Mr. Hamdan stated that because of the American reputation of upholding human rights and the reputation of the American justice system, he believed the interrogators. He thought that the authority the interrogators reported to would make a judgment about him, that there would be justice, and that he would be sent home. The belief that the interrogators had the ability to have him sent home was broken only when Mr. Hamdan was put in isolative confinement in Camp Echo, and an officer there told him there would be no more interrogations.

Mr. Hamdan fully realized that the interrogators had lied to him only when Mr. Swift (at that time, Detailed Defense Counsel) and Mr. Schmitz (the interpreter) arrived at Camp Echo to meet with Mr. Hamdan in January 2004. Mr. Hamdan still does not fully trust that the members of his defense team are really who they say they are.

In February 2008, Mr. Hamdan stated that he thinks the defense team may be interrogators, and that even I am there to interrogate him. As a result of Mr. Hamdan’s experience with interrogators, he feels detached and estranged from his attorneys. His hopelessness contributes to a sense that he will not have a future beyond confinement in Guantanamo.

Many of the pleadings in the case are available on this Defense Department webpage.

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  • Display: Sort:
    My country tis of thee (5.00 / 1) (#1)
    by myiq2xu on Mon Jul 21, 2008 at 11:20:32 PM EST
    Sweet land of cruelty

    American justice at work (5.00 / 1) (#2)
    by dws3665 on Mon Jul 21, 2008 at 11:22:36 PM EST
    A trial by a jury of your peers.*

    *Unless a Republican is President.

    "Judge bars coerced statements..." (none / 0) (#3)
    by clio on Tue Jul 22, 2008 at 12:19:55 AM EST
    How American of him.

    And not one of these monsters (none / 0) (#4)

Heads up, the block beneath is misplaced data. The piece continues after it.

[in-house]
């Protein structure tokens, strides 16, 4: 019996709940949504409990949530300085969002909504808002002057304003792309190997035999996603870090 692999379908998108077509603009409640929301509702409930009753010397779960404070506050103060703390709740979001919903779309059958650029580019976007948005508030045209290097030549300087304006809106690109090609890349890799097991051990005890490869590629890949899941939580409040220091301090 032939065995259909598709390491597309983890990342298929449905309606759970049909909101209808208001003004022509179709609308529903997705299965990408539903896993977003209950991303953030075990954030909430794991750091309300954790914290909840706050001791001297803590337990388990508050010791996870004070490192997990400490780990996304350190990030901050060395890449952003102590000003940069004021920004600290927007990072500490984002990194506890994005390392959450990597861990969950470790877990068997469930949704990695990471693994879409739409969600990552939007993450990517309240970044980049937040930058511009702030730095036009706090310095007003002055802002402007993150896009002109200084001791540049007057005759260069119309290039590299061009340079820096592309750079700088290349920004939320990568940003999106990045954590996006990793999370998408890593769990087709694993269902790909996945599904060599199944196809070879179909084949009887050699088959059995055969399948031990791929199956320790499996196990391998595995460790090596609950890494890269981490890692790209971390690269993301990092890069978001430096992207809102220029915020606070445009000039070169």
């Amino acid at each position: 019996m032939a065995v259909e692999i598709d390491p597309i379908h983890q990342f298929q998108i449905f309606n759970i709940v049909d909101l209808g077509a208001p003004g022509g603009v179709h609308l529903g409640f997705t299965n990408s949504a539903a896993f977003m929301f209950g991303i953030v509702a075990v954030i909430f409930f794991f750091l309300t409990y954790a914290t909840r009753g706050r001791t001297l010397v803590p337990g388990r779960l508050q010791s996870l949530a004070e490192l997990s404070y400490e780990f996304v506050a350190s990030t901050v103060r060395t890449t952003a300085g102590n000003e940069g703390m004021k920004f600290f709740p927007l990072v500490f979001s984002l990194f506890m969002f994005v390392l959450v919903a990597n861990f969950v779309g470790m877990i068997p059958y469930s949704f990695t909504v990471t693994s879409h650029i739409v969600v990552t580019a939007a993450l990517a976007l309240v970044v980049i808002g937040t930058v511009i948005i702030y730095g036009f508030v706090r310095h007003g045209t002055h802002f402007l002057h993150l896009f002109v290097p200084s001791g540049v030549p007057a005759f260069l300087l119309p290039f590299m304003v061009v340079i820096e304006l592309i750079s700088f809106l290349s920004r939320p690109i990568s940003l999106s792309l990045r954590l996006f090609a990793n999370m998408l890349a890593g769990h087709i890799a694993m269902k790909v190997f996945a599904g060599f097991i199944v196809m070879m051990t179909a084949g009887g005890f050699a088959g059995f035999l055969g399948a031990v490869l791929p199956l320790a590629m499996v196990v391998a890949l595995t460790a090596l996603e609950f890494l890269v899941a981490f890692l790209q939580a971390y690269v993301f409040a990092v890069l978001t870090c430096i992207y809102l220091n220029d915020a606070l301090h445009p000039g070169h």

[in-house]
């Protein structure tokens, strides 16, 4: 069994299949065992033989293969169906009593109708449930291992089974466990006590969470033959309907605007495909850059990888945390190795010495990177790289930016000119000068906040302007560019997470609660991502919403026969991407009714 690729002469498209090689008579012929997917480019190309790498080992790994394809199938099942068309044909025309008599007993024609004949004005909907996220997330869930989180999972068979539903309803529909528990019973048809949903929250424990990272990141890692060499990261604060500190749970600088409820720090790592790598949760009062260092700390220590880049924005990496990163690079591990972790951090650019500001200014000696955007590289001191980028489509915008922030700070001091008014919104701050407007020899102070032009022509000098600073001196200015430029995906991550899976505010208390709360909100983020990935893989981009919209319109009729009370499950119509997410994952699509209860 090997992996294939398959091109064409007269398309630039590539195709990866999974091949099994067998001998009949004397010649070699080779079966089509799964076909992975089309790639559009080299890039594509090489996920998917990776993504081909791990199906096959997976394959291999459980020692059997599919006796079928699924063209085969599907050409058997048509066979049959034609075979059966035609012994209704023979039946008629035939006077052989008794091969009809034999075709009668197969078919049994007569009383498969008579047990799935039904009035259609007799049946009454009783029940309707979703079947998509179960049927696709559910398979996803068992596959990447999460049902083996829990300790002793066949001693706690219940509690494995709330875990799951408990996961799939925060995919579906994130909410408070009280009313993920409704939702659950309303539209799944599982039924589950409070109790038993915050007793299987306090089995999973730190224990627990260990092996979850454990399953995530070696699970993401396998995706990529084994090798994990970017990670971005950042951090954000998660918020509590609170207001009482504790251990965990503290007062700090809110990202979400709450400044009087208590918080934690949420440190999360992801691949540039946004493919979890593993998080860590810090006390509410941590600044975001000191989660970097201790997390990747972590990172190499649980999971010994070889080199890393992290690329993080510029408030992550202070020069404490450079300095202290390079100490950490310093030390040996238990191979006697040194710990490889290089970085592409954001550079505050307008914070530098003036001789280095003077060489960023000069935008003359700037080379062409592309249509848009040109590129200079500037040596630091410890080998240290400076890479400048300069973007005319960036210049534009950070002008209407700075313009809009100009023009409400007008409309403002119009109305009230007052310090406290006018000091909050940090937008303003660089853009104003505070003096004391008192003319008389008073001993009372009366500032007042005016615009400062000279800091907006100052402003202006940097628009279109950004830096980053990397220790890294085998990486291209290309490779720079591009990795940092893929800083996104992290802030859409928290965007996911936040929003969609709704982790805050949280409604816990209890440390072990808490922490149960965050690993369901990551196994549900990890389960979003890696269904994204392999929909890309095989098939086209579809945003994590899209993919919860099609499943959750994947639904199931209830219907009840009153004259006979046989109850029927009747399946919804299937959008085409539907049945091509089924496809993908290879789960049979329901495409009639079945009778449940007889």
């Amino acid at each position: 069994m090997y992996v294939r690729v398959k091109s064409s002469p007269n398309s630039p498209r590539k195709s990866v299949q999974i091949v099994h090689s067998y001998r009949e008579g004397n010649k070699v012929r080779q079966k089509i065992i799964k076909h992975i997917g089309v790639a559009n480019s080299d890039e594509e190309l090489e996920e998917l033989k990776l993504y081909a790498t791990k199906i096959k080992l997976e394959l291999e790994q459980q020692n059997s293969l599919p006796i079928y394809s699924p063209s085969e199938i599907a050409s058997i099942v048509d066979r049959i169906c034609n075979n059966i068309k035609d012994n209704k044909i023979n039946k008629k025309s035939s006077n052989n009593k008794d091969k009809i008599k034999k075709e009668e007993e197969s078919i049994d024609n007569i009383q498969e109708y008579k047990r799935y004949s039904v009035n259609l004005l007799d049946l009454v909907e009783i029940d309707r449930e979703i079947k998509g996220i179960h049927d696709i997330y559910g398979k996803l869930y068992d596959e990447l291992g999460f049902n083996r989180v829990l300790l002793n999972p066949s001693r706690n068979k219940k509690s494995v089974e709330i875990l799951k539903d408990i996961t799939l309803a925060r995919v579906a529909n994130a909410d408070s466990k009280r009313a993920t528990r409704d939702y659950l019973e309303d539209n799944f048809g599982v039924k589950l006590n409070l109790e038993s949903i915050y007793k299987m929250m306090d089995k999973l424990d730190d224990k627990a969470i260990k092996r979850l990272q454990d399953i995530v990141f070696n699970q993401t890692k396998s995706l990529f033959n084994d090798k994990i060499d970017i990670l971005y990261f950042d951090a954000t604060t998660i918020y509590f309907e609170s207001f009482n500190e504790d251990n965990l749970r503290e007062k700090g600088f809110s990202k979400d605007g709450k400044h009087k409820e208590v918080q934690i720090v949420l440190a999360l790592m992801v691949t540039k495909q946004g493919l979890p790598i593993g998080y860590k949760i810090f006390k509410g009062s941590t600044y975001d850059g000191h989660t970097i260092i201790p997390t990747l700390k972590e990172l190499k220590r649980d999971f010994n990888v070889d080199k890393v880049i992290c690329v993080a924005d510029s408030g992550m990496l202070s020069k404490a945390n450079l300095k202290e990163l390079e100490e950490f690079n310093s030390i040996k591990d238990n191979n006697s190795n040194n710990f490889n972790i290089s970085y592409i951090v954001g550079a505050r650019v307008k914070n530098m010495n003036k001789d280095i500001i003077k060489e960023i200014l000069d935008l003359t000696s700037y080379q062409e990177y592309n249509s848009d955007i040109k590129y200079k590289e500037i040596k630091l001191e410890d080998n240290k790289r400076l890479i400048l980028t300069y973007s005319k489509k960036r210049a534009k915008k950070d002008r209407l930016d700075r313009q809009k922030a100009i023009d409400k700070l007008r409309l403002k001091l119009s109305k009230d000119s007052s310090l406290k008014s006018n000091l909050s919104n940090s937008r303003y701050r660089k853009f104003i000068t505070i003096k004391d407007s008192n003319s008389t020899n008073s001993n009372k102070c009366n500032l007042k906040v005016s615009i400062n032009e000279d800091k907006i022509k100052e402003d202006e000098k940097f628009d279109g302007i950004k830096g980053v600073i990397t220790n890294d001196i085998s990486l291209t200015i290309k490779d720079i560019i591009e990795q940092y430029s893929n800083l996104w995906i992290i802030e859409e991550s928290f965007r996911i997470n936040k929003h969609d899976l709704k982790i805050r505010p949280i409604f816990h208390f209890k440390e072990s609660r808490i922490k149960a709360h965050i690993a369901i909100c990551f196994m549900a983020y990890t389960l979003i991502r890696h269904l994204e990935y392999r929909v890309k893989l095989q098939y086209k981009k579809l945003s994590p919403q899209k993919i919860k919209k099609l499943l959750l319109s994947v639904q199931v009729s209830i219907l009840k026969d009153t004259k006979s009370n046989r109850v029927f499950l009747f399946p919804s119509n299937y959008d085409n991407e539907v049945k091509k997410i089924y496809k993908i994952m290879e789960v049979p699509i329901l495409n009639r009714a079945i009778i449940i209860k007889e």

by weltec2 on Tue Jul 22, 2008 at 12:52:37 AM EST
    will be brought to trial. There will be no Nuremberg for these criminals. There will be no War Crimes trial for Bush, no charges of conflict of interest brought against Cheney. This is what we have come to as a nation.

    I hope this is not too far off-topic here... (none / 0) (#5)
    by EL seattle on Tue Jul 22, 2008 at 02:27:43 AM EST
    Good, but. . . (none / 0) (#6)
    by LarryInNYC on Tue Jul 22, 2008 at 05:51:45 AM EST
    not good enough.

    I've actually been pretty impressed with the military jurisprudence at Guantanamo -- we've heard about a number of military lawyers blowing the whistle and a number of positive decisions from military judges.

    Unfortunately, it's the decisions we haven't heard about, and the potentially overzealous and dishonest prosecutors who, for obvious reasons, haven't come forward that are the source of likely legal crimes that may or may not be going on (how could we know?) at Guantanamo.

    Couldn't everything the've said.... (none / 0) (#7)
    by kdog on Tue Jul 22, 2008 at 08:42:36 AM EST
    since being placed in chains be considered coerced?

    Chains are very coercive.

    have impeachment off the table didn't help! (none / 0) (#8)
    by hellothere on Tue Jul 22, 2008 at 10:53:54 AM EST
    i hold the democratic congress in contempt as well since 2006.